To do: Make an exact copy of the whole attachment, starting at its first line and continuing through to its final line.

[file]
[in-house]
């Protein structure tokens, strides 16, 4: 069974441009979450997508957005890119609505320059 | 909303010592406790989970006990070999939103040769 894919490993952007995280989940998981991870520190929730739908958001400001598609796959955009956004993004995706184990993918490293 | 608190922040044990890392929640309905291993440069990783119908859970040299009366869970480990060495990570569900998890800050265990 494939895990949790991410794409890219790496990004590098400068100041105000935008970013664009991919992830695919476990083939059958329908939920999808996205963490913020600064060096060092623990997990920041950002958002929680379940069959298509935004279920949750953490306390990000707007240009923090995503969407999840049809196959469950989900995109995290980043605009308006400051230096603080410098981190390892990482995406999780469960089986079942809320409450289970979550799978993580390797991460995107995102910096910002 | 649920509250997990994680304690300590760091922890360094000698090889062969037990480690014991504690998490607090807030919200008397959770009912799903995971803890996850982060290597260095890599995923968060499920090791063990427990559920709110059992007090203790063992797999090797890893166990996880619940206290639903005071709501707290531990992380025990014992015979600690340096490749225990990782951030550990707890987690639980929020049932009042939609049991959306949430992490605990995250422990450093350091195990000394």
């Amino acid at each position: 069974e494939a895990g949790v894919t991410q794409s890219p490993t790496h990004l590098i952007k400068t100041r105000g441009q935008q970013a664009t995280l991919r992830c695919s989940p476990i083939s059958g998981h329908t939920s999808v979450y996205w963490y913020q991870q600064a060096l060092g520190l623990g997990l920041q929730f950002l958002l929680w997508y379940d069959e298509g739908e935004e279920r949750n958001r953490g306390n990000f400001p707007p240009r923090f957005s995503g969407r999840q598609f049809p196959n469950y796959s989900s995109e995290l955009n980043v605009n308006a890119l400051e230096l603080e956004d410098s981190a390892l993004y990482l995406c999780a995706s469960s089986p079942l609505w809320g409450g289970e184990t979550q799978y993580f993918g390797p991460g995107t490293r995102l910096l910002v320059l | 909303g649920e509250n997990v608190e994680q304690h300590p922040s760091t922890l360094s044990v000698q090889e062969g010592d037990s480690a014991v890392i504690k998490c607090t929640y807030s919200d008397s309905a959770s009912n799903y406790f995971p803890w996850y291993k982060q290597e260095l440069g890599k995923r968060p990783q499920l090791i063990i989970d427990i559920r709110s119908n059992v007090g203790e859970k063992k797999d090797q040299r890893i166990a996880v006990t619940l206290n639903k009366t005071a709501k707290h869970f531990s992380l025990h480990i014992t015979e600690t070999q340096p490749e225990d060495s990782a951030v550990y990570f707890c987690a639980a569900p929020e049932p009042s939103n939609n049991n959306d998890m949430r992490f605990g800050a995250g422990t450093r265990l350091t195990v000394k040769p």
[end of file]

[in-house]
């Protein structure tokens, strides 16, 4: 069974441009979450997508957005890119609505320059 | 909303010592406790989970006990070999939103040769 894919490993952007995280989940998981991870520190929730739908958001400001598609796959955009956004993004995706184990993918490293 | 608190922040044990890392929640309905291993440069990783119908859970040299009366869970480990060495990570569900998890800050265990 494939895990949790991410794409890219790496990004590098400068100041105000935008970013664009991919992830695919476990083939059958329908939920999808996205963490913020600064060096060092623990997990920041950002958002929680379940069959298509935004279920949750953490306390990000707007240009923090995503969407999840049809196959469950989900995109995290980043605009308006400051230096603080410098981190390892990482995406999780469960089986079942809320409450289970979550799978993580390797991460995107995102910096910002 | 649920509250997990994680304690300590760091922890360094000698090889062969037990480690014991504690998490607090807030919200008397959770009912799903995971803890996850982060290597260095890599995923968060499920090791063990427990559920709110059992007090203790063992797999090797890893166990996880619940206290639903005071709501707290531990992380025990014992015979600690340096490749225990990782951030550990707890987690639980929020049932009042939609049991959306949430992490605990995250422990450093350091195990000394």
């Amino acid at each position: 069974e494939a895990g949790v894919t991410q794409s890219p490993t790496h990004l590098i952007k400068t100041r105000g441009q935008q970013a664009t995280l991919r992830c695919s989940p476990i083939s059958g998981h329908t939920s999808v979450y996205w963490y913020q991870q600064a060096l060092g520190l623990g997990l920041q929730f950002l958002l929680w997508y379940d069959e298509g739908e935004e279920r949750n958001r953490g306390n990000f400001p707007p240009r923090f957005s995503g969407r999840q598609f049809p196959n469950y796959s989900s995109e995290l955009n980043v605009n308006a890119l400051e230096l603080e956004d410098s981190a390892l993004y990482l995406c999780a995706s469960s089986p079942l609505w809320g409450g289970e184990t979550q799978y993580f993918g390797p991460g995107t490293r995102l910096l910002v320059l | 909303g649920e509250n997990v608190e994680q304690h300590p922040s760091t922890l360094s044990v000698q090889e062969g010592d037990s480690a014991v890392i504690k998490c607090t929640y807030s919200d008397s309905a959770s009912n799903y406790f995971p803890w996850y291993k982060q290597e260095l440069g890599k995923r968060p990783q499920l090791i063990i989970d427990i559920r709110s119908n059992v007090g203790e859970k063992k797999d090797q040299r890893i166990a996880v006990t619940l206290n639903k009366t005071a709501k707290h869970f531990s992380l025990h480990i014992t015979e600690t070999q340096p490749e225990d060495s990782a951030v550990y990570f707890c987690a639980a569900p929020e049932p009042s939103n939609n049991n959306d998890m949430r992490f605990g800050a995250g422990t450093r265990l350091t195990v000394k040769p």